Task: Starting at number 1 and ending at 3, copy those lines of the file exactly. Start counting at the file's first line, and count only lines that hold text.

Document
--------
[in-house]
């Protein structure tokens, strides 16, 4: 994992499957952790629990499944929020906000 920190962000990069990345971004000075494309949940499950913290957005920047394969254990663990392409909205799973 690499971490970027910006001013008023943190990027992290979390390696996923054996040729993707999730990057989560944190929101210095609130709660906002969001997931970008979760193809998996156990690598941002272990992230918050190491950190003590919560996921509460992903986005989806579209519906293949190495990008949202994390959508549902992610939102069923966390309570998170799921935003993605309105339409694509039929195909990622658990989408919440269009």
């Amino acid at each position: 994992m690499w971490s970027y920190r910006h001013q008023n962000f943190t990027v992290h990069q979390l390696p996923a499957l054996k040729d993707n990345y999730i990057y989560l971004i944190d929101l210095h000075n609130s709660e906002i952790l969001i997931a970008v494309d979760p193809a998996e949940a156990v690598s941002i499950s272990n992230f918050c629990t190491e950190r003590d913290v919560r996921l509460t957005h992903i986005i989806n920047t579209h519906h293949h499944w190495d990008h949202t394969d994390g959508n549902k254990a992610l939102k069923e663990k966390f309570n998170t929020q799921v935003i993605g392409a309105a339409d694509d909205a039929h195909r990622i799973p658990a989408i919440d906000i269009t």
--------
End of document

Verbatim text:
[in-house]
């Protein structure tokens, strides 16, 4: 994992499957952790629990499944929020906000 920190962000990069990345971004000075494309949940499950913290957005920047394969254990663990392409909205799973 690499971490970027910006001013008023943190990027992290979390390696996923054996040729993707999730990057989560944190929101210095609130709660906002969001997931970008979760193809998996156990690598941002272990992230918050190491950190003590919560996921509460992903986005989806579209519906293949190495990008949202994390959508549902992610939102069923966390309570998170799921935003993605309105339409694509039929195909990622658990989408919440269009």
């Amino acid at each position: 994992m690499w971490s970027y920190r910006h001013q008023n962000f943190t990027v992290h990069q979390l390696p996923a499957l054996k040729d993707n990345y999730i990057y989560l971004i944190d929101l210095h000075n609130s709660e906002i952790l969001i997931a970008v494309d979760p193809a998996e949940a156990v690598s941002i499950s272990n992230f918050c629990t190491e950190r003590d913290v919560r996921l509460t957005h992903i986005i989806n920047t579209h519906h293949h499944w190495d990008h949202t394969d994390g959508n549902k254990a992610l939102k069923e663990k966390f309570n998170t929020q799921v935003i993605g392409a309105a339409d694509d909205a039929h195909r990622i799973p658990a989408i919440d906000i269009t």